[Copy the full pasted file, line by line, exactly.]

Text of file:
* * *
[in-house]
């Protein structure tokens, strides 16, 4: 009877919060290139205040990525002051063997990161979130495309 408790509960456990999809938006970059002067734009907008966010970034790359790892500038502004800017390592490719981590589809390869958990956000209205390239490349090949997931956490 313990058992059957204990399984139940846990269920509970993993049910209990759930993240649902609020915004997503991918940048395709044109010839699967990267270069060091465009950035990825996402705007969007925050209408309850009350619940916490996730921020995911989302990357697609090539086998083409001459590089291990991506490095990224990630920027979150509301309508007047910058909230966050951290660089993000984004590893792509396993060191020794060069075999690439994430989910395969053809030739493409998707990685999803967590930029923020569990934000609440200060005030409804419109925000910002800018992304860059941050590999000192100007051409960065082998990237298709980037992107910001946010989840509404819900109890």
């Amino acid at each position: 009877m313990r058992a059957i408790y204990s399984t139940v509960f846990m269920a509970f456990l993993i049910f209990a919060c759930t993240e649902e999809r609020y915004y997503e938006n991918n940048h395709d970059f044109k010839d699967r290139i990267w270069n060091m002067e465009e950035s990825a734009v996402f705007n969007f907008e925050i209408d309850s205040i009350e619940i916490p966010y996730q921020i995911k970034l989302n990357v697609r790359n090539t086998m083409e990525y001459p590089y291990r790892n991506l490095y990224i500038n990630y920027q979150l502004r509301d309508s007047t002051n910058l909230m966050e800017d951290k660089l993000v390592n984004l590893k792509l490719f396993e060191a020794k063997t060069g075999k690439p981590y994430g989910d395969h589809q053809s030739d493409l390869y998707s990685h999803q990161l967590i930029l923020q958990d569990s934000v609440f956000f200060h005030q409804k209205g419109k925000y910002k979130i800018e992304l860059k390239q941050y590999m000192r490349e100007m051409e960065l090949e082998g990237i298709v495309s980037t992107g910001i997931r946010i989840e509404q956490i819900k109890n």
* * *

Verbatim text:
[in-house]
């Protein structure tokens, strides 16, 4: 009877919060290139205040990525002051063997990161979130495309 408790509960456990999809938006970059002067734009907008966010970034790359790892500038502004800017390592490719981590589809390869958990956000209205390239490349090949997931956490 313990058992059957204990399984139940846990269920509970993993049910209990759930993240649902609020915004997503991918940048395709044109010839699967990267270069060091465009950035990825996402705007969007925050209408309850009350619940916490996730921020995911989302990357697609090539086998083409001459590089291990991506490095990224990630920027979150509301309508007047910058909230966050951290660089993000984004590893792509396993060191020794060069075999690439994430989910395969053809030739493409998707990685999803967590930029923020569990934000609440200060005030409804419109925000910002800018992304860059941050590999000192100007051409960065082998990237298709980037992107910001946010989840509404819900109890």
């Amino acid at each position: 009877m313990r058992a059957i408790y204990s399984t139940v509960f846990m269920a509970f456990l993993i049910f209990a919060c759930t993240e649902e999809r609020y915004y997503e938006n991918n940048h395709d970059f044109k010839d699967r290139i990267w270069n060091m002067e465009e950035s990825a734009v996402f705007n969007f907008e925050i209408d309850s205040i009350e619940i916490p966010y996730q921020i995911k970034l989302n990357v697609r790359n090539t086998m083409e990525y001459p590089y291990r790892n991506l490095y990224i500038n990630y920027q979150l502004r509301d309508s007047t002051n910058l909230m966050e800017d951290k660089l993000v390592n984004l590893k792509l490719f396993e060191a020794k063997t060069g075999k690439p981590y994430g989910d395969h589809q053809s030739d493409l390869y998707s990685h999803q990161l967590i930029l923020q958990d569990s934000v609440f956000f200060h005030q409804k209205g419109k925000y910002k979130i800018e992304l860059k390239q941050y590999m000192r490349e100007m051409e960065l090949e082998g990237i298709v495309s980037t992107g910001i997931r946010i989840e509404q956490i819900k109890n």